4. Ana Beard , on Nov 6, 2015 at 16:24 Reply

    Thanks Marta, for being so honest. I loved reading your perspective. It’s much appreciated by a newbie. Please also note some new translators are not ‘young’, we are changing over from other careers.

    I would add to some experienced translators, please be flattered if a newbie approaches you for advice. We know you are very busy. We don’t want to swipe your job from you. It’s a compliment that someone has done their research and sought you out – we value your experience and really appreciate your knowledge. Having said that, I have met many experienced translators who are amazing, don’t feel threatened and whose generosity is overwhelming.

    • Marta Stelmaszak , on Aug 30, 2016 at 14:29 Reply

      I had huge luck meeting some of the great translators when I started out. I think they leave huge impact and thus change the industry one student at a time 😉

  5. Perla Hassan , on Nov 6, 2015 at 16:37 Reply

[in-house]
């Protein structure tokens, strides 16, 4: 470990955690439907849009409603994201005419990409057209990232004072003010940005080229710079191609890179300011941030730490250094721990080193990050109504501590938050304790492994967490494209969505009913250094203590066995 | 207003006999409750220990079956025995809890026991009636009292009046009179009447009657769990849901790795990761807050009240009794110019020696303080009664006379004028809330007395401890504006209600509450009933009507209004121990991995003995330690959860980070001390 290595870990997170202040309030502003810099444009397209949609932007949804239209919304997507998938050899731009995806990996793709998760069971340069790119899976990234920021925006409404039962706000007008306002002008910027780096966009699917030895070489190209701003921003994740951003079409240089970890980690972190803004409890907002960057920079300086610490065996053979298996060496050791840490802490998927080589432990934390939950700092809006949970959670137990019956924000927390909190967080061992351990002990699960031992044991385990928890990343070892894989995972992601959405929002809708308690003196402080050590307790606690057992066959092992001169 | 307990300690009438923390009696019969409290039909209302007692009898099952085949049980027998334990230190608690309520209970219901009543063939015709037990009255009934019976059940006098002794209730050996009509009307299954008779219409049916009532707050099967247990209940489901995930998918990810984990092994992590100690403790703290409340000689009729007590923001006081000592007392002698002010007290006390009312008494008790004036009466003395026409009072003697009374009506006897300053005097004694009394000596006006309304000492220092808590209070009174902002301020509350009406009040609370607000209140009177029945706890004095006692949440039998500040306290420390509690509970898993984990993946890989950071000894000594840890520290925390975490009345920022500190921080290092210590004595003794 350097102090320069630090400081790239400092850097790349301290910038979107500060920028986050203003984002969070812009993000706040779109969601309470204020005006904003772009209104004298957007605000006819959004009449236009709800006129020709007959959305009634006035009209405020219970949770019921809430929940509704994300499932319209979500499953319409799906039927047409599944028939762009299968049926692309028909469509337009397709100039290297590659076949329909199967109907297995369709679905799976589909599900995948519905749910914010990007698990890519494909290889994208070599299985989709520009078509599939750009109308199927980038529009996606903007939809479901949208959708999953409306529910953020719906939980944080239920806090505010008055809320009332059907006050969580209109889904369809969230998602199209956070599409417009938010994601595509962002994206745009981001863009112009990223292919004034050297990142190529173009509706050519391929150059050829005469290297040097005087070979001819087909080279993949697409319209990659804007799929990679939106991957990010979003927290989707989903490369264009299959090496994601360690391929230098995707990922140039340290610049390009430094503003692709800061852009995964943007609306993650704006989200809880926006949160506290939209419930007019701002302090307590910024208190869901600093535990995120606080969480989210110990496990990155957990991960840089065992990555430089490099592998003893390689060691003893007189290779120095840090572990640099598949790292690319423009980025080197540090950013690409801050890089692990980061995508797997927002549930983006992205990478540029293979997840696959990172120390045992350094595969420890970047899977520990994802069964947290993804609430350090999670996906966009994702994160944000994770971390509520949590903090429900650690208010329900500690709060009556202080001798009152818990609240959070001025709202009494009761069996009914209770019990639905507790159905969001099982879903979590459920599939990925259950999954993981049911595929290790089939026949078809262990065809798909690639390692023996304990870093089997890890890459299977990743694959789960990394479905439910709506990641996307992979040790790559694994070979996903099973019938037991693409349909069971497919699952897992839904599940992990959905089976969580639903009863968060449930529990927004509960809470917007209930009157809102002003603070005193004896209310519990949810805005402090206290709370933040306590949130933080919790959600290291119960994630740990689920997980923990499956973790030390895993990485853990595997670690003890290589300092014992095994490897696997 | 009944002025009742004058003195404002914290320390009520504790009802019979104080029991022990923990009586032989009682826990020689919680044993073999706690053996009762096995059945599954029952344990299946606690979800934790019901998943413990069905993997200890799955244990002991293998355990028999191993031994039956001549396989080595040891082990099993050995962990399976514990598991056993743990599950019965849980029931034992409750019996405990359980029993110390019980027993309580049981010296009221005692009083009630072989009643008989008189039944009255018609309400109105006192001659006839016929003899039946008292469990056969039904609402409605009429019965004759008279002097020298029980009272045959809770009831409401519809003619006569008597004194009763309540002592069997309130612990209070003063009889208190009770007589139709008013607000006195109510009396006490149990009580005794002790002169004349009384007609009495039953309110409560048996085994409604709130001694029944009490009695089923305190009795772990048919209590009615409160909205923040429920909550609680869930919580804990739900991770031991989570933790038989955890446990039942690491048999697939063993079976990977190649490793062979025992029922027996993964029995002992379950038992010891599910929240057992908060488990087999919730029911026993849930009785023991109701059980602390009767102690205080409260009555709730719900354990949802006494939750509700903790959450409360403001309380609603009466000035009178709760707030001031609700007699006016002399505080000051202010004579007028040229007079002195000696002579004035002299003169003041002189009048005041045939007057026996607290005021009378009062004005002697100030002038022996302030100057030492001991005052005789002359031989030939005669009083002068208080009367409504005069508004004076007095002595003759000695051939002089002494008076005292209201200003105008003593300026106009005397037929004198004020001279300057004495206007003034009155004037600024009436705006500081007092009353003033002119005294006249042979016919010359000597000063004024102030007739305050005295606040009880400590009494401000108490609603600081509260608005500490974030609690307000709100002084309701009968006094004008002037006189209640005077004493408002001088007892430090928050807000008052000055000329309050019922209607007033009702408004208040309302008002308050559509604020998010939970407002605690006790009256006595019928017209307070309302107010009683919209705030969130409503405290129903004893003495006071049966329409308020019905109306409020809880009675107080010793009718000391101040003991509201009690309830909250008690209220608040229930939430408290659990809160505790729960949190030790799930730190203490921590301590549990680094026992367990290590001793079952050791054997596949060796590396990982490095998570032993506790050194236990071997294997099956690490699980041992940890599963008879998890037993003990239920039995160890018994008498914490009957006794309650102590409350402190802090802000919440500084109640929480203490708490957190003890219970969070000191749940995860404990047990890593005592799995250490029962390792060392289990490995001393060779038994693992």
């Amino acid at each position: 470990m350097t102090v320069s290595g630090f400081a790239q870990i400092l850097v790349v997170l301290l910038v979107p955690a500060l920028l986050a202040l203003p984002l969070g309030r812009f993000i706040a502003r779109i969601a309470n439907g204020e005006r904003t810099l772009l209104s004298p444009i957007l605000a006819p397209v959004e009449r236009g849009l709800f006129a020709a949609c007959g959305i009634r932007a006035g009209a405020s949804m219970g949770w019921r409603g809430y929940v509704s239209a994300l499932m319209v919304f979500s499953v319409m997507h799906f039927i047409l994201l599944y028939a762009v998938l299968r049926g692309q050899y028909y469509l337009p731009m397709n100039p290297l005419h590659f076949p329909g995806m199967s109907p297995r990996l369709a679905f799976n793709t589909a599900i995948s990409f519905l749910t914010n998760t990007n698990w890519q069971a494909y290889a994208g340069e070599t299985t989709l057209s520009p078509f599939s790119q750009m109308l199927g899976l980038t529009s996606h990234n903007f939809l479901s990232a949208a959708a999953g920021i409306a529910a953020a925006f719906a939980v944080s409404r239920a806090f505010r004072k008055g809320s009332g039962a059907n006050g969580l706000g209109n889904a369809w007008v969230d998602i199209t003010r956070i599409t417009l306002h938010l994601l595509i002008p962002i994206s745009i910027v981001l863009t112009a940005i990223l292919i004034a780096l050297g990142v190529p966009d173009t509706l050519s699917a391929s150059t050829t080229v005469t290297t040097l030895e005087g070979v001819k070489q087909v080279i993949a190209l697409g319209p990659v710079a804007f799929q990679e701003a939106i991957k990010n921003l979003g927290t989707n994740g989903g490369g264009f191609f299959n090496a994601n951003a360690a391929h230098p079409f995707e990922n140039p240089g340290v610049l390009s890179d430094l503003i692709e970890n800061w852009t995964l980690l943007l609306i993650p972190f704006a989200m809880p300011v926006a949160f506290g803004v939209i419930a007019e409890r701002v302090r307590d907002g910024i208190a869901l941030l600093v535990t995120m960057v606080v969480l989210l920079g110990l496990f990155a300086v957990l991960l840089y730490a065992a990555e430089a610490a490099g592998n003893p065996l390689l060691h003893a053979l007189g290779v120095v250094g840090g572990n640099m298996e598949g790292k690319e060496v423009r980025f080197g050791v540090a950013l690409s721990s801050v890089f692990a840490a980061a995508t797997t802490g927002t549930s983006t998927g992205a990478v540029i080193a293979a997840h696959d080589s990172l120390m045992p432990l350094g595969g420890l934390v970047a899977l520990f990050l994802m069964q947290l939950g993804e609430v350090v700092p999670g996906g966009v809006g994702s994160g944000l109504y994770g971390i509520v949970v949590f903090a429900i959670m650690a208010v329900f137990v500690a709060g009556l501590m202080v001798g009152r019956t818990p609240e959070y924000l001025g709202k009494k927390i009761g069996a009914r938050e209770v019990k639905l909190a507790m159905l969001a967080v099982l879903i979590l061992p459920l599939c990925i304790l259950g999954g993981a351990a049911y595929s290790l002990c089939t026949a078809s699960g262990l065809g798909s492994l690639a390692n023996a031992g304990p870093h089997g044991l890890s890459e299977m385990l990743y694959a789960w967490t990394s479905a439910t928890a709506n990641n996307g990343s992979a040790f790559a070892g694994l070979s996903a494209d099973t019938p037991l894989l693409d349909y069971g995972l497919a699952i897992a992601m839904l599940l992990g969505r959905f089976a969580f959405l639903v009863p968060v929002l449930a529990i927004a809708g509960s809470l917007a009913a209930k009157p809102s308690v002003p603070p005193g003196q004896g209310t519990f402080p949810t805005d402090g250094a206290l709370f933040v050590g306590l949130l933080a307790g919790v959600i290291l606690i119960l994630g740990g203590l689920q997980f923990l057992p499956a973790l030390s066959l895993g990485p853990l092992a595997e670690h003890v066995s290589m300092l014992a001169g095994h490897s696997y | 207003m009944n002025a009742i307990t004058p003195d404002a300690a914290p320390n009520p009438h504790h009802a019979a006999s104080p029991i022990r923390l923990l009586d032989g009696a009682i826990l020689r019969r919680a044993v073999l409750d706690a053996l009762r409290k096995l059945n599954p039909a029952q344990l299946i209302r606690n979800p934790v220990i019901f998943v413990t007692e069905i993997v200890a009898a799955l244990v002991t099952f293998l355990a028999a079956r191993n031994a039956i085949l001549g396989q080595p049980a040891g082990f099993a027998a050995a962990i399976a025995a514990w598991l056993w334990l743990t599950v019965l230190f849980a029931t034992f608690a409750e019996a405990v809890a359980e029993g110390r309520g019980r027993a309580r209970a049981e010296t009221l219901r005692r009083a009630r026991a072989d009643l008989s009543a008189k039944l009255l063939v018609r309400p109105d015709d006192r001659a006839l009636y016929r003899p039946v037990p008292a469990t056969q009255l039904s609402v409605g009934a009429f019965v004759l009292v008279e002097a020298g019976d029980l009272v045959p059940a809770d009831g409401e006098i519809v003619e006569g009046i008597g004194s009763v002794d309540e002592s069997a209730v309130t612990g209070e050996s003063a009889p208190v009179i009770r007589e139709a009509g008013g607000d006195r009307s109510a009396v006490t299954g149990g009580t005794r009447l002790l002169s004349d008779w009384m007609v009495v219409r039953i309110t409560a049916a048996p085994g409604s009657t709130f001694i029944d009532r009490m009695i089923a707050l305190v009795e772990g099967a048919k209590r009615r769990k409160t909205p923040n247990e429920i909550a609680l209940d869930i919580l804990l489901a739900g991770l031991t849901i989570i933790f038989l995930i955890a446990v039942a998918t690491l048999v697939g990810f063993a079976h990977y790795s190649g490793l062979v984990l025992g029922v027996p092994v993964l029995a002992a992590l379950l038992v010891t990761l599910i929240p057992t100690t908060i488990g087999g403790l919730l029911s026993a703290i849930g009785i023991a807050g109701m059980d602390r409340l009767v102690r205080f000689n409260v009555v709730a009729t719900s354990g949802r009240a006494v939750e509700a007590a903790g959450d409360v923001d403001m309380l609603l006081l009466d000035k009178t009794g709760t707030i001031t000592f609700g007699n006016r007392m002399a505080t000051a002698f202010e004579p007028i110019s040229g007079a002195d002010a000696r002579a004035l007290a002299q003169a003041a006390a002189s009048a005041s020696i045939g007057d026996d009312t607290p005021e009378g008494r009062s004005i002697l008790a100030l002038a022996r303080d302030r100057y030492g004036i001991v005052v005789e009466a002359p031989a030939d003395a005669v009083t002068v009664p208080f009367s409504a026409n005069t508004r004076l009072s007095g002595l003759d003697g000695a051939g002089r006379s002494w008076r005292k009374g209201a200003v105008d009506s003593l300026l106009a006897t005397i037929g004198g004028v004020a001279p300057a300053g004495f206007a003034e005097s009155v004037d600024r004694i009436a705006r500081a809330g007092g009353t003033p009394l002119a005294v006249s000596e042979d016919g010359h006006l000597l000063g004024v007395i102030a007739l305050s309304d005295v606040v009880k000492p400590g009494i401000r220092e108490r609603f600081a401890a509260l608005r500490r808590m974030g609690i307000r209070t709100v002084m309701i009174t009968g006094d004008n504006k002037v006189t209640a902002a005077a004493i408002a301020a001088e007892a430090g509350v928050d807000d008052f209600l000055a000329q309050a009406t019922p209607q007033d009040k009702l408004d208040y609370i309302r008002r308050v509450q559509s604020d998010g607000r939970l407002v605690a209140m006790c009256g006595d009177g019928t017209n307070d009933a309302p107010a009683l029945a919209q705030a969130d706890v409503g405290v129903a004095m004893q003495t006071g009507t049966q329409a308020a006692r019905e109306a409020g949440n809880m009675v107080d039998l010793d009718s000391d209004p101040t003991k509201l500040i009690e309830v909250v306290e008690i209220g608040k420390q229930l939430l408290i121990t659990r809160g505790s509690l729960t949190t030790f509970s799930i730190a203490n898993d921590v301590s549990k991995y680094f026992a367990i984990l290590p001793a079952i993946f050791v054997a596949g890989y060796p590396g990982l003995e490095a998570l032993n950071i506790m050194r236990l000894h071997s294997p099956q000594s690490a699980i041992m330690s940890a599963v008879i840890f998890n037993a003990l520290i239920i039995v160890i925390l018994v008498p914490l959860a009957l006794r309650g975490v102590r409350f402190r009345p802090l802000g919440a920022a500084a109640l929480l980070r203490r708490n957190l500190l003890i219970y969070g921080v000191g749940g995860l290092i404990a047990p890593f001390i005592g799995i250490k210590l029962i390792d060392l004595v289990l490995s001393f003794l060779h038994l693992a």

Dear Marta,
    Great blog post!
    Firstly, experienced translators should keep track of new linguistic theories applied to translation.
    Secondly, social networks and the internet have given birth to new genres. Ignoring the features of new styles and registers can affect proper text analysis.
    And thirdly, disregarding translation quality assessment for freelancers can impact on the final product and discourage clients from hiring our services again.
    Thanks for letting us continue learning and reflecting on our professional practices.
    Perla Hassan (Argentina)

  6. Paulinho , on Nov 6, 2015 at 17:49 Reply

    Dear Marta,